Category: Child / Adolescent - School-Related Issues

PS10- #B49 - Youth Psychopathy Traits: Discrepancies in Teacher and Student Reports

Saturday, Nov 18
11:00 AM – 12:00 PM
Location: Indigo Ballroom CDGH, Level 2, Indigo Level

Keywords: School | Assessment | Child

Research has established that student-teacher relationships (STRs) are associated with better academic, social, and mental health student outcomes including decreased risk of engaging in substance abuse, early sex, incarceration, and other risky behaviors (Hamre & Pianta, 2006; Resnick et al, 1997). For this reason, STRs might be especially important in student populations that are already at-risk for engaging in these types of antisocial behaviors. Furthermore, invididuals at-risk of engaging in these behaviors might also have difficulty garnering the support that can be found in a STR because of interpersonal and affective difficulties associated with psychopathy. Thus, it is important to understand relations between youth psychopathy and STRs in order to support teachers and students in establishing healthy relationships that can buffer against adverse student outcomes.


In this study, we sought to elucidate these relations in a clinical sample of male youth (n=25). Students were on average 10.32 (SD= 2.36) years old; 61% were Caucasian and 27% was African American.  Most students had a diagnosis of a behavioral disorder (e.g., conduct disorder, oppositional defiance disorder), making them at-risk for the aforementioned adverse outcomes. We had two hypotheses: 1) Teacher- and student-reports of youth psychopathy traits would significantly differ, and 2) the STR would predict the endorsement of psychopathy traits in the teacher-reports. Teachers and students completed surveys to measure these variables.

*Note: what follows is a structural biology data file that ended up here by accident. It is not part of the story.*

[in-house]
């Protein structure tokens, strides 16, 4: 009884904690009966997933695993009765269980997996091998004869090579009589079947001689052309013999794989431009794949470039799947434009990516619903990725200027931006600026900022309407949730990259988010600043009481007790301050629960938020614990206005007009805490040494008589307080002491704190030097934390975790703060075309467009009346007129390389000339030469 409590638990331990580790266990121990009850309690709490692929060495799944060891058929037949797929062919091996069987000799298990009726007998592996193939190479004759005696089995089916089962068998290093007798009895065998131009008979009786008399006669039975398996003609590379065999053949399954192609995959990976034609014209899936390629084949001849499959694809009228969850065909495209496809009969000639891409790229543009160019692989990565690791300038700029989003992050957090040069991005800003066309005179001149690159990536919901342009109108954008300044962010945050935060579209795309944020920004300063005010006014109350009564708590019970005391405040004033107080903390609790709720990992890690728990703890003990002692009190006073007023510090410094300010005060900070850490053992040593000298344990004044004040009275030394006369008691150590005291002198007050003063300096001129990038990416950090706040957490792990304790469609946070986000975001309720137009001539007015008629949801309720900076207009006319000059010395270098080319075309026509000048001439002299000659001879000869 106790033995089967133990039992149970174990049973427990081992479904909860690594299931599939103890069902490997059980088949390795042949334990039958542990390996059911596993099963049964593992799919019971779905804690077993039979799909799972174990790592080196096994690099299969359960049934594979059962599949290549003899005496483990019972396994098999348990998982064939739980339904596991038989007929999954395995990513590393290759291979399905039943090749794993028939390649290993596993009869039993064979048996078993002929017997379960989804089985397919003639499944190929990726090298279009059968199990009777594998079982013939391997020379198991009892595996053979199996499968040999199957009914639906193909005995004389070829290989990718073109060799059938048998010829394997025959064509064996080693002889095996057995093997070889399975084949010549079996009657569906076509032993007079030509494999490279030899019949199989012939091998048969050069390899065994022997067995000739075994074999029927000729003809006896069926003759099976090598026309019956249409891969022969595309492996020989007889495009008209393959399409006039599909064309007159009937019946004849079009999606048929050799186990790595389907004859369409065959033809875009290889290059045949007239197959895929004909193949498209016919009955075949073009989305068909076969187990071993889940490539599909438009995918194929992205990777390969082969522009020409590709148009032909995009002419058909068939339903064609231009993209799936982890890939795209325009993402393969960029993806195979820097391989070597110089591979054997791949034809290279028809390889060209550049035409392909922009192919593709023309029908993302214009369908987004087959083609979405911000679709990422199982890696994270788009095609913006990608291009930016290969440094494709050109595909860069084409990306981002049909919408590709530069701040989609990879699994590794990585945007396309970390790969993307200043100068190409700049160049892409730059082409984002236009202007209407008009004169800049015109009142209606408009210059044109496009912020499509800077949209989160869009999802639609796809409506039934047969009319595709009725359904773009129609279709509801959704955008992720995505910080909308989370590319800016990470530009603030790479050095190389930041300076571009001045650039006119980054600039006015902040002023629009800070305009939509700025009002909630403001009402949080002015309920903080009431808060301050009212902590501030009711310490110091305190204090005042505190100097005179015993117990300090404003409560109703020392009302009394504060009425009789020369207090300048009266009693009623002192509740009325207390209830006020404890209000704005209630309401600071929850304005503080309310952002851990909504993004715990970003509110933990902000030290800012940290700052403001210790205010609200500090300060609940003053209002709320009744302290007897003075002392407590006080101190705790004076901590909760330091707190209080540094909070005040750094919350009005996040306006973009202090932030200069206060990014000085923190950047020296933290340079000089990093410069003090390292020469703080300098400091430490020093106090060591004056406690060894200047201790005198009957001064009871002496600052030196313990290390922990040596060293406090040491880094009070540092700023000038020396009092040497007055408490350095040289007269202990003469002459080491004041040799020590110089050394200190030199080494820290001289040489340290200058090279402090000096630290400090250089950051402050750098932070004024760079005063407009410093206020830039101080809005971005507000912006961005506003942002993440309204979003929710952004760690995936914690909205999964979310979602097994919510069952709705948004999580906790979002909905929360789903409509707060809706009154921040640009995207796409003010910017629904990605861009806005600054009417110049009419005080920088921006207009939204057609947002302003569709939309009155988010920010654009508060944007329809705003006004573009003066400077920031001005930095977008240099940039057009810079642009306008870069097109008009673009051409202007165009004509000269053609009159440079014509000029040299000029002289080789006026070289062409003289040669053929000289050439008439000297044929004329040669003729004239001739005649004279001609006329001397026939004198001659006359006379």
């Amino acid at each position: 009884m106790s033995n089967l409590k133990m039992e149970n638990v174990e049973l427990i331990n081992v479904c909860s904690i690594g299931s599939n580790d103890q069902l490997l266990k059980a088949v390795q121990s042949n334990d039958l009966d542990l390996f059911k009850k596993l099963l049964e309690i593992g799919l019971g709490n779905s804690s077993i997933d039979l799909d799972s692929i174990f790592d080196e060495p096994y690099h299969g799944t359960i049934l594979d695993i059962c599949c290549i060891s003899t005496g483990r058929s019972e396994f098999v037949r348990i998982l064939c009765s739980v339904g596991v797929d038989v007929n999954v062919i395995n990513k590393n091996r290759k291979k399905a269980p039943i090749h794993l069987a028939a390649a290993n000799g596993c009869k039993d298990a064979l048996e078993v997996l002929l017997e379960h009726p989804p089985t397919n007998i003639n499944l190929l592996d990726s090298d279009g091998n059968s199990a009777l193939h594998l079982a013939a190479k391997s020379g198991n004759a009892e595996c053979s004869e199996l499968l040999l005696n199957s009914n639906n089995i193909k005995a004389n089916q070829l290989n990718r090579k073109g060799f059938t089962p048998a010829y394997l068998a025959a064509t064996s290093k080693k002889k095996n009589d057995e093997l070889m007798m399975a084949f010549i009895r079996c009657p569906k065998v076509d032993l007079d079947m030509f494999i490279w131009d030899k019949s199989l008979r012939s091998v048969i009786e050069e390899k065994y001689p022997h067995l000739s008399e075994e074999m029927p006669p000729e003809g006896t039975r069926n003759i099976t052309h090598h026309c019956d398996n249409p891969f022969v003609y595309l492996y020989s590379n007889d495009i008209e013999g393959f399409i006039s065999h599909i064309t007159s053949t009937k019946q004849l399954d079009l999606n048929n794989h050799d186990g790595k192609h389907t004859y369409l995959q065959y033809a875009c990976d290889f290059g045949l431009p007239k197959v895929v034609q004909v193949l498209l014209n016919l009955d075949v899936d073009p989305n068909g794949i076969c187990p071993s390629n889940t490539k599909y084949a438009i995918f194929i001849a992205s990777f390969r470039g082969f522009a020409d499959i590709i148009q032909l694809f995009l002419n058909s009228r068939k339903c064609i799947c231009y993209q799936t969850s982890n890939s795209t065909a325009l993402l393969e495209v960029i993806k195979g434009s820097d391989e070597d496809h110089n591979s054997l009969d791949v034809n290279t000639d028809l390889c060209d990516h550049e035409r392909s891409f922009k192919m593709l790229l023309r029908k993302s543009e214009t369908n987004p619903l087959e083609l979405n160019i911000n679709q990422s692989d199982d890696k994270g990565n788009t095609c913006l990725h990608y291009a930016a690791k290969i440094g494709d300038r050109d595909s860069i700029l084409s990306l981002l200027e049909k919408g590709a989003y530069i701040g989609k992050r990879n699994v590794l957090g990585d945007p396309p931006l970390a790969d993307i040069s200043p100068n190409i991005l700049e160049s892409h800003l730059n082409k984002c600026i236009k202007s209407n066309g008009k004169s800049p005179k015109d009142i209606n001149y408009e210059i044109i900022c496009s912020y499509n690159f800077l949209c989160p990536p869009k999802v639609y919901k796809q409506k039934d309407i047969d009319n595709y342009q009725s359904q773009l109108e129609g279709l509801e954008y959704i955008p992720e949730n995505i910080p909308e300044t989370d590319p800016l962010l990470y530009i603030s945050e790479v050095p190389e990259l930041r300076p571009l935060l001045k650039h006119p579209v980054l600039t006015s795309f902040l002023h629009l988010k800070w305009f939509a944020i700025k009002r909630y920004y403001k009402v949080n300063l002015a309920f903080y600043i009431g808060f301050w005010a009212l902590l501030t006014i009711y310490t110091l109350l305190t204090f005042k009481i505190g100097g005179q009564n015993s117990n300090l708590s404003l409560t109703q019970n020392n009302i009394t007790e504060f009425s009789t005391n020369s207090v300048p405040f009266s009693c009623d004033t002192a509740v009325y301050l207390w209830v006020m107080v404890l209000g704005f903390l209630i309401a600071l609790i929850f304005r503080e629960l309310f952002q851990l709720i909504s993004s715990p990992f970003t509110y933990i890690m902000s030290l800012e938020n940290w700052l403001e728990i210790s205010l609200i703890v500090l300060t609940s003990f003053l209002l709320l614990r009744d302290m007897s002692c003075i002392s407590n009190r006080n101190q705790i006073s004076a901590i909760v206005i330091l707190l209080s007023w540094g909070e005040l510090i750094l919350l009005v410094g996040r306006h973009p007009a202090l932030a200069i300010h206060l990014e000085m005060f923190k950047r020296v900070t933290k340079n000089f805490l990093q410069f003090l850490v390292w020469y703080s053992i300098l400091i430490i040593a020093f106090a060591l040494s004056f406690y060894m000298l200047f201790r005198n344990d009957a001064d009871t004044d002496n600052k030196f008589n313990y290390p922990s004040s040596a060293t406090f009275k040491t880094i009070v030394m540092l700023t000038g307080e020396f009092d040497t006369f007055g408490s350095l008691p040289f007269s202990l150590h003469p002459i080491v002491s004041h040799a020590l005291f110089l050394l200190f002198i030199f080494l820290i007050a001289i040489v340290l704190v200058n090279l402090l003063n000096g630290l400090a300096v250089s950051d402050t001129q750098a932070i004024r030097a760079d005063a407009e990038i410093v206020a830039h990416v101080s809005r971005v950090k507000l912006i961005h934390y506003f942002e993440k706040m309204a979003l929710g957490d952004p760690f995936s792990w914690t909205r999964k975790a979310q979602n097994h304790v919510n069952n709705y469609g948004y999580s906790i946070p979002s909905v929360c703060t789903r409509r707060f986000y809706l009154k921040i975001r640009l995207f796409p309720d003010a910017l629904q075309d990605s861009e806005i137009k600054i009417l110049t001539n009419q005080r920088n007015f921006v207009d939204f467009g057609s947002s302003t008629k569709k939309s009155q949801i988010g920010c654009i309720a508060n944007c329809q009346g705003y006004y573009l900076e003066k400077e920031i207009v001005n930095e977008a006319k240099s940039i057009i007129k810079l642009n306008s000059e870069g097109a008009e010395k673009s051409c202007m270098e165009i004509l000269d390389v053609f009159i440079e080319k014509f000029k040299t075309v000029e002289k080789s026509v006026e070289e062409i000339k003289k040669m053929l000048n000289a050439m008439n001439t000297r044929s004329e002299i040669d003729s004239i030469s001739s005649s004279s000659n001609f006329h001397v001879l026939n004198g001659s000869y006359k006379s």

Results of an independent samples T test indicated that the teacher- and student-reports were discrepant on several levels. There was a significant difference between reports of overall youth psychopathy traits between teachers (M=29.90, SD=9.30) and students (M=21.50, SD=12.12); t(45)=2.50, p=0.02. The uncaring scale was also significantly discrepant between the two reports with teachers reporting higher levels of these traits (M=15.18, SD=4.31) than students (M=7.96, SD=6.19); t(45)=4.58 , pF(2, 18)= 6.02, p=.01. Specifically, student-teacher closeness predicted lower levels of teacher-endorsed psychopathy traits (B=-.84, p=0.2) and student-teacher conflict predicted higher levels of teacher-endorsed psychopathy traits (B=.50, p=.05).


Results underscore the importance of assessing the STR in a population of students at-risk for poor interpersonal skills and risky behavior. It is important to recognize the role the STR plays in how the teacher perceives the child’s psychopathy traits; it could be that the child’s psychopathy traits and interpersonal deficits are contributing to difficulties in the STR, thus perpetuating a cycle of poor interactions. It could also be that the students with whom the teachers have a poorer relationship are treated differently in the classroom, resulting in poorer student behavior, and teacher self-fulfilling prophecy. It is likely that the relation between STRs and the endorsement of psychopathy traits is bidirectional. It is important, then, to examine ways in which to nurture the STR by, for instance, teaching social-emotional reciprocity and perspective-taking to at-risk stduents, so that the strengthened STR can act as a buffer against adverse outcomes.  

Elizabeth M. McRae

Psychology Graduate Student
University of Alabama at Birmingham
Birmingham, Alabama

Laura Stoppelbein

University of Alabama at Birmingham

Shana Smith

Glenwood, Inc.